There was only one guy working when I went in, and I didn't recognize him from my last few visits, so I was a bit nervous; originally, I had planned on Rik doing this piece. The guy asked what I wanted done, and I told him what, and where - "On my forearm, but I'm not sure what side." He immediately pointed to the inner part, the area above where my wrist tattoo was, and said that area would be best. I had figured as much and was fine with that, so I went with the professional. He copied my ID, had me fill out the usual paperwork, and I took that opportunity to ask him what his name was - Ryan, as it turned out. That put me at ease. While I hadn't seen him in the shop before, I had seen his work online, and remembered being very impressed with it - including the portraits. (I was very nervous about getting the right artist for this; I've seen several examples of "bad" portrait tattoos, and didn't want to be another example of "what to avoid getting stuck on your body f or life.") He drew up the stencil while my friend and I sat in the waiting area, listening to Ryan and Rik (the shop owner, who came in as Ryan began on the stencil) banter with one another, with my friend joining in the conversation now and then. Finally, after doing the stencil and then getting his area set up, he called me over. Thankfully, he got the stencil in just the right spot on the first try and didn't have to redo it. After letting it dry, we were ready to go!
He asked how many other tattoos I had ("two") and if I'd gotten them all here ("yep"), but I told him this was my largest one yet, so I was a bit nervous, even though I generally knew how the procedure went. I was expecting to be sitting there in agony for two hours, but it wasn't all that bad, really. The most painful areas were near the bottom, close to my wrist, and at the very top, which was right under the bend of my elbow, but even those spots weren't unbearable; at worst, I made a couple of funny faces. And, for the first time, I discovered that after a while, I actually sort of liked the constant-scratching feeling. It definitely didn't feel like two hours to me, and it was fascinating to watch the tattoo develop. Before I knew it, we were finished, and I had a wonderful piece of artwork on my arm - one of my literary inspirations, immortalized on me for life. I was ecstatic!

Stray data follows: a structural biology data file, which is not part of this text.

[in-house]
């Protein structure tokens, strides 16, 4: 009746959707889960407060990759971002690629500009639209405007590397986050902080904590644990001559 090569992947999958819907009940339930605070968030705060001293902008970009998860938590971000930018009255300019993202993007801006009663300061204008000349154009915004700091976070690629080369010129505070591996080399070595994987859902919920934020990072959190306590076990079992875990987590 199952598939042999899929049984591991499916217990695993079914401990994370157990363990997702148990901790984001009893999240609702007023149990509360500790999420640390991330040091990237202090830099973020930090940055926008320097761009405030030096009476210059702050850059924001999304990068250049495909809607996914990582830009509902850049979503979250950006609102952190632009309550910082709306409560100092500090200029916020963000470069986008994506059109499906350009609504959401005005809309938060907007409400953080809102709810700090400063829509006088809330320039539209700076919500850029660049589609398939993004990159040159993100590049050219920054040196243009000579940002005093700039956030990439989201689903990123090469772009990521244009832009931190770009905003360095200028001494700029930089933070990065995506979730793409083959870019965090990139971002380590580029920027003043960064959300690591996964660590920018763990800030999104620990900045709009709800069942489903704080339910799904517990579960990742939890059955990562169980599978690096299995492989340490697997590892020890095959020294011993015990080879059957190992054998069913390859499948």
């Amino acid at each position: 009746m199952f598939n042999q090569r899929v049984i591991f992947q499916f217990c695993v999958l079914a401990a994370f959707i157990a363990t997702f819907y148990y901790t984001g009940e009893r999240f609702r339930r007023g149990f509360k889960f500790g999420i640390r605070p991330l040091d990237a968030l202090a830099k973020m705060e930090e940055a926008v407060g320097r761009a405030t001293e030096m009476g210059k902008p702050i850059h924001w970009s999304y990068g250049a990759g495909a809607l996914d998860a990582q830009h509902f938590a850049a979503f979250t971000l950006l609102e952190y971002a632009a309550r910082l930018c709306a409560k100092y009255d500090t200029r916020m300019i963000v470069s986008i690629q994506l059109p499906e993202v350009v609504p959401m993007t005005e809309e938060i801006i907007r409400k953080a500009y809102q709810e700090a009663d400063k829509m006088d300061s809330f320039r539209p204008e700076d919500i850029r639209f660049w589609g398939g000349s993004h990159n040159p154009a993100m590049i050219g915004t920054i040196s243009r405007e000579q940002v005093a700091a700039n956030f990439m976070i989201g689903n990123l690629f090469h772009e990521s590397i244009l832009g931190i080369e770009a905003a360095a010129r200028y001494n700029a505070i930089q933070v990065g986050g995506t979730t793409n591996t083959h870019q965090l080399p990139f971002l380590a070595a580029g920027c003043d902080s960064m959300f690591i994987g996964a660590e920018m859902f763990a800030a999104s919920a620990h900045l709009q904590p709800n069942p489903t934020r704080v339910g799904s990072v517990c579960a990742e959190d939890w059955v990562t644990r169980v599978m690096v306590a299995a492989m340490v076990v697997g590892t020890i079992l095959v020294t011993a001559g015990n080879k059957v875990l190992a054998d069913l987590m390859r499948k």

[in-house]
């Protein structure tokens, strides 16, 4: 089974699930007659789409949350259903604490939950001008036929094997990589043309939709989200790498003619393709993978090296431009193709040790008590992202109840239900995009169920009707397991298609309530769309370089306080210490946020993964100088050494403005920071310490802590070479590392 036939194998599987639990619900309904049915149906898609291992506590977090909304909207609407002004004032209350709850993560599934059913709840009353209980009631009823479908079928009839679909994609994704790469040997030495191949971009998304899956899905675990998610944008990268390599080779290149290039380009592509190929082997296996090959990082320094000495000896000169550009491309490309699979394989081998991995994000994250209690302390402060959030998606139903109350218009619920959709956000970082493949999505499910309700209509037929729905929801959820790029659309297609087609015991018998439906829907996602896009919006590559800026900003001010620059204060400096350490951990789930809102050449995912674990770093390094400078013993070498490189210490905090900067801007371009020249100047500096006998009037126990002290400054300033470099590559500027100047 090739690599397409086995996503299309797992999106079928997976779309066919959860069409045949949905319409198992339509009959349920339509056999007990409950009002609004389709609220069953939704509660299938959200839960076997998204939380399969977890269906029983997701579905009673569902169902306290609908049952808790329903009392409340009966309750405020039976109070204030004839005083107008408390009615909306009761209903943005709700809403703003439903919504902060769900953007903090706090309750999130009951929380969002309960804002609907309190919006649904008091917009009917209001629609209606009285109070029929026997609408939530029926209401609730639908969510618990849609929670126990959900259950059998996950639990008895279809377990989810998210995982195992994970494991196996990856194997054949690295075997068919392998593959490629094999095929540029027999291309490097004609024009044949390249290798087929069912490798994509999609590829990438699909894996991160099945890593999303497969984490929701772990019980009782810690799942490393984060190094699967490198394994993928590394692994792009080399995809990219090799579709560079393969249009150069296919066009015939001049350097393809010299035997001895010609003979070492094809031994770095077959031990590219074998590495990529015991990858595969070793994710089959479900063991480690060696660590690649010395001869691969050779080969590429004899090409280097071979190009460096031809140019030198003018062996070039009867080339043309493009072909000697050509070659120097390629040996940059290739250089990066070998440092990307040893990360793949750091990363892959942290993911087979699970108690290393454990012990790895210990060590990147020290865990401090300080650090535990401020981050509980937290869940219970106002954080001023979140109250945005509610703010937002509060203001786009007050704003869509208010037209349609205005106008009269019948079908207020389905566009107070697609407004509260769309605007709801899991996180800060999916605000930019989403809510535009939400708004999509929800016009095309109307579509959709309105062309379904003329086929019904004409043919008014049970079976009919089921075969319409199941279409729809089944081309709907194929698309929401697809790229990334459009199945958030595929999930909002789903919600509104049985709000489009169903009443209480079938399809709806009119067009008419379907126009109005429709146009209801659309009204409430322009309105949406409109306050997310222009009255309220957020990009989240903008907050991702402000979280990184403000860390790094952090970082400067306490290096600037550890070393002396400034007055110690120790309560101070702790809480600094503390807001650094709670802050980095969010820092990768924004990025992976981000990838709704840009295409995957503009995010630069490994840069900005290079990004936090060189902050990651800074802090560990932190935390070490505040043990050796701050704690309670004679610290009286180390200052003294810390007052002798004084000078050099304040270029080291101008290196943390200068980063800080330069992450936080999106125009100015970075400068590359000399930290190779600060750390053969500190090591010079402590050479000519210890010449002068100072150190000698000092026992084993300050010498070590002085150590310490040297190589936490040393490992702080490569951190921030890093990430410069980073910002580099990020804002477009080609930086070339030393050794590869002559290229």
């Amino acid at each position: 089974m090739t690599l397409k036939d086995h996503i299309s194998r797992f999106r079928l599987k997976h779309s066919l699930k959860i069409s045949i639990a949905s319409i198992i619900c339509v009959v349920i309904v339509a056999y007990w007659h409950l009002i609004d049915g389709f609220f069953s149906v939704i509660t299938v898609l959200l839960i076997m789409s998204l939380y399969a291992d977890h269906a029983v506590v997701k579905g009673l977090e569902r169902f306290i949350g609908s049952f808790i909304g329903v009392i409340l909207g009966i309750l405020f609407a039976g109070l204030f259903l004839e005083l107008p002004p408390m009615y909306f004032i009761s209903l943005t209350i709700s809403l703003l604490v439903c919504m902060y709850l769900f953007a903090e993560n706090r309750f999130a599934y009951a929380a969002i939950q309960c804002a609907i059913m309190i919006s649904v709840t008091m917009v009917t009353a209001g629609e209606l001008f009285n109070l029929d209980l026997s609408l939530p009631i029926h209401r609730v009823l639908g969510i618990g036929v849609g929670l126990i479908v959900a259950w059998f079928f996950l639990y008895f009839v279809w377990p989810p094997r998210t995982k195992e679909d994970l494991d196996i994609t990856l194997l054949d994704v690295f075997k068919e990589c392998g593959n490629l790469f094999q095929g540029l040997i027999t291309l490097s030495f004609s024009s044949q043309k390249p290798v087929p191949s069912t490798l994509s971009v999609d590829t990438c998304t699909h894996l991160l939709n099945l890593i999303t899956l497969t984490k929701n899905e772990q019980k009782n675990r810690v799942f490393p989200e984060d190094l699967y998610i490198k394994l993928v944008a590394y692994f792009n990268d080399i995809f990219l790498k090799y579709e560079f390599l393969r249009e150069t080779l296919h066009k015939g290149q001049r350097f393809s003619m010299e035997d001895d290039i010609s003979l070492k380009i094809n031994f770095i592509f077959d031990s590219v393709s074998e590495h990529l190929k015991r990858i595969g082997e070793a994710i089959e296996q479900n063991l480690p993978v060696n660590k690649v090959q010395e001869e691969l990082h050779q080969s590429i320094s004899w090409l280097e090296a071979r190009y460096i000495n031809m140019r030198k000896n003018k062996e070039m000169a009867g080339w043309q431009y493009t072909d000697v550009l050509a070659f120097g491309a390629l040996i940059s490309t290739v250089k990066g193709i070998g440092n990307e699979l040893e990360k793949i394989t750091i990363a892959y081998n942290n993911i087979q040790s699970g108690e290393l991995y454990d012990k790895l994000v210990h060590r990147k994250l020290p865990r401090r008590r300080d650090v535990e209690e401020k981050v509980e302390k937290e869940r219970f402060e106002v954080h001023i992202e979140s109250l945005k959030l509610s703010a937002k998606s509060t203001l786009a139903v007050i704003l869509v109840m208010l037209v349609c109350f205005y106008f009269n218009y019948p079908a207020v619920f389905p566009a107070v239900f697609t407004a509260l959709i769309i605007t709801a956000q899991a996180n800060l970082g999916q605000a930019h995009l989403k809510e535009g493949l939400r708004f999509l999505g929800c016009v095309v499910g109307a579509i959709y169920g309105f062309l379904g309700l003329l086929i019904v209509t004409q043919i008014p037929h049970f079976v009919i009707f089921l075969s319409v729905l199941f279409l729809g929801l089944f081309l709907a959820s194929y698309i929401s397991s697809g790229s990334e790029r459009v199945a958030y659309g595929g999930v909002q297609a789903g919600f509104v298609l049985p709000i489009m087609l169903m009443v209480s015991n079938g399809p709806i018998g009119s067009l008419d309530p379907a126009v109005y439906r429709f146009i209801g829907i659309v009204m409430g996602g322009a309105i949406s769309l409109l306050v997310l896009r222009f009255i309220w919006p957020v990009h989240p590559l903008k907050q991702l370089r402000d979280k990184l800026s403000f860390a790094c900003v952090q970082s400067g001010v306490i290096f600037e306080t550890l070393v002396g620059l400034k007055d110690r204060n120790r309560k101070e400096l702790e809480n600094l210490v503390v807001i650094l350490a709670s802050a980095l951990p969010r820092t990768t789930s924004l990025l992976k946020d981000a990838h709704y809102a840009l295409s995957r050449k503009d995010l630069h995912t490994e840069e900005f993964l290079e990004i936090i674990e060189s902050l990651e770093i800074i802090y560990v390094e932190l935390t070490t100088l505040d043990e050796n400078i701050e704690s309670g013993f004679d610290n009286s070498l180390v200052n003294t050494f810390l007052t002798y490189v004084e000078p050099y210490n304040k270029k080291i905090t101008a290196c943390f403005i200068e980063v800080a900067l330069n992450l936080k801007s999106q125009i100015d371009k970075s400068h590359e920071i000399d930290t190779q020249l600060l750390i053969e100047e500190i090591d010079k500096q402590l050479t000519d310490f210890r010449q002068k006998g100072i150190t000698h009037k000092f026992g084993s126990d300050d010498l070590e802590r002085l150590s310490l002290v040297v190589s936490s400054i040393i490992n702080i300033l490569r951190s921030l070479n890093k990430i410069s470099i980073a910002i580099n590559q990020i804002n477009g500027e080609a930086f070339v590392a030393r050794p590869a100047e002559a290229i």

Ryan put a layer of bacitracin on the tattoo and went over the aftercare with me, although I remembered it well enough from my other tattoos. I stuck around for a few more minutes so that he could get a few pictures, thanked him again before leaving, and assured him I would be back.
It's been a week, and it seems to be healing nicely. I applied the bacitracin to it twice a day for the first couple of days, until it began to flake, and then switched to regular old Lubriderm after that, and have just been making sure it doesn't get too dry. (Well, specifically I was told to use cocoa butter, but for my first couple, Rik said Lubriderm worked, so I went with that since I already had some.) It's good to know that even if my body seems to not like my putting new holes in it very much, it at least doesn't give me a problem with ink. The only "problem" I've had - and my friend called this one, I will admit - is that hardly anyone knows just who it is on my arm. I even had one gentleman ask me at work, "Who is that, Beethoven?" Oh, how I love my home town.
Ryan had said that he was leaving the area around and behind the tattoo blank, because he'd like to fill it in at some point with some background imagery. I'm not sure yet what I think about that, but I'll at least think about it; when I check back in with him in a month to make sure it's healed alright, I may ask him what he had in mind, just to get a better idea. But as for now, I think I like my tattoo just as it is - which, for now, is perfect. Ryan did a fantastic job, and I'll certainly be seeing him again for my future work.
submitted by: Anonymous
on: 14 Dec. 2009